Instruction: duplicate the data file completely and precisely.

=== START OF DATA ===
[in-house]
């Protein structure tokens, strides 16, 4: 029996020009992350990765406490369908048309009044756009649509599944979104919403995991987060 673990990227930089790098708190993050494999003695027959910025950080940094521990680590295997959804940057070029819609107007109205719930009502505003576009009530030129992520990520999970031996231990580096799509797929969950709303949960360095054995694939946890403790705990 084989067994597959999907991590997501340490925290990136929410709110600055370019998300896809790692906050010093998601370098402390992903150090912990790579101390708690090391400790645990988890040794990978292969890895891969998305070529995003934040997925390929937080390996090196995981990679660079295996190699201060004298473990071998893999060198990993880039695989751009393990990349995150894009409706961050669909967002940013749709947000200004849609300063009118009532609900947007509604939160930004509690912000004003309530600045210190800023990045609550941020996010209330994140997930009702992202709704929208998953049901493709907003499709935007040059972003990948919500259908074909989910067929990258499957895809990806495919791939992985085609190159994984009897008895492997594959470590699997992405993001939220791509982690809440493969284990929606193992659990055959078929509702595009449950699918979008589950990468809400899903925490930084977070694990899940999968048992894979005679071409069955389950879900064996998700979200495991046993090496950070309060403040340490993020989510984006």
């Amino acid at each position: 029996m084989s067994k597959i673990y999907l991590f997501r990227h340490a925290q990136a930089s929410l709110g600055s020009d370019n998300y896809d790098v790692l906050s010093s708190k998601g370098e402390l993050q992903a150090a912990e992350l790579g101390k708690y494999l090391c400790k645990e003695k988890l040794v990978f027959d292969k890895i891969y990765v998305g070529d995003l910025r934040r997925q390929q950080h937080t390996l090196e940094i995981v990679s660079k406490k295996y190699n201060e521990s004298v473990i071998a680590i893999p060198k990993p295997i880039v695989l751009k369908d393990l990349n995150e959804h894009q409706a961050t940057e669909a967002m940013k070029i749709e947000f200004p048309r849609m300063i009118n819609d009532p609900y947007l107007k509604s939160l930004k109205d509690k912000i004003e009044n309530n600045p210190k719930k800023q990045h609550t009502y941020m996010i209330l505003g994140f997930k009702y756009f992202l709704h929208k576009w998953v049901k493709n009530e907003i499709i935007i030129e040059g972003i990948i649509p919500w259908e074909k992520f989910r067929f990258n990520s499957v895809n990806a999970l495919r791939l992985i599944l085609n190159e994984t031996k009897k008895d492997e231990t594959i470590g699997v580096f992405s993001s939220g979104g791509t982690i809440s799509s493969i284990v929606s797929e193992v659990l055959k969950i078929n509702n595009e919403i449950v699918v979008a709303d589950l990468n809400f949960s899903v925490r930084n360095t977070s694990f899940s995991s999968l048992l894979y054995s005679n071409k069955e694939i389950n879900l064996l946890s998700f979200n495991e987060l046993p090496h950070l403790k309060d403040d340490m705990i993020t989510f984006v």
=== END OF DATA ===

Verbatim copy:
[in-house]
């Protein structure tokens, strides 16, 4: 029996020009992350990765406490369908048309009044756009649509599944979104919403995991987060 673990990227930089790098708190993050494999003695027959910025950080940094521990680590295997959804940057070029819609107007109205719930009502505003576009009530030129992520990520999970031996231990580096799509797929969950709303949960360095054995694939946890403790705990 084989067994597959999907991590997501340490925290990136929410709110600055370019998300896809790692906050010093998601370098402390992903150090912990790579101390708690090391400790645990988890040794990978292969890895891969998305070529995003934040997925390929937080390996090196995981990679660079295996190699201060004298473990071998893999060198990993880039695989751009393990990349995150894009409706961050669909967002940013749709947000200004849609300063009118009532609900947007509604939160930004509690912000004003309530600045210190800023990045609550941020996010209330994140997930009702992202709704929208998953049901493709907003499709935007040059972003990948919500259908074909989910067929990258499957895809990806495919791939992985085609190159994984009897008895492997594959470590699997992405993001939220791509982690809440493969284990929606193992659990055959078929509702595009449950699918979008589950990468809400899903925490930084977070694990899940999968048992894979005679071409069955389950879900064996998700979200495991046993090496950070309060403040340490993020989510984006």
């Amino acid at each position: 029996m084989s067994k597959i673990y999907l991590f997501r990227h340490a925290q990136a930089s929410l709110g600055s020009d370019n998300y896809d790098v790692l906050s010093s708190k998601g370098e402390l993050q992903a150090a912990e992350l790579g101390k708690y494999l090391c400790k645990e003695k988890l040794v990978f027959d292969k890895i891969y990765v998305g070529d995003l910025r934040r997925q390929q950080h937080t390996l090196e940094i995981v990679s660079k406490k295996y190699n201060e521990s004298v473990i071998a680590i893999p060198k990993p295997i880039v695989l751009k369908d393990l990349n995150e959804h894009q409706a961050t940057e669909a967002m940013k070029i749709e947000f200004p048309r849609m300063i009118n819609d009532p609900y947007l107007k509604s939160l930004k109205d509690k912000i004003e009044n309530n600045p210190k719930k800023q990045h609550t009502y941020m996010i209330l505003g994140f997930k009702y756009f992202l709704h929208k576009w998953v049901k493709n009530e907003i499709i935007i030129e040059g972003i990948i649509p919500w259908e074909k992520f989910r067929f990258n990520s499957v895809n990806a999970l495919r791939l992985i599944l085609n190159e994984t031996k009897k008895d492997e231990t594959i470590g699997v580096f992405s993001s939220g979104g791509t982690i809440s799509s493969i284990v929606s797929e193992v659990l055959k969950i078929n509702n595009e919403i449950v699918v979008a709303d589950l990468n809400f949960s899903v925490r930084n360095t977070s694990f899940s995991s999968l048992l894979y054995s005679n071409k069955e694939i389950n879900l064996l946890s998700f979200n495991e987060l046993p090496h950070l403790k309060d403040d340490m705990i993020t989510f984006v």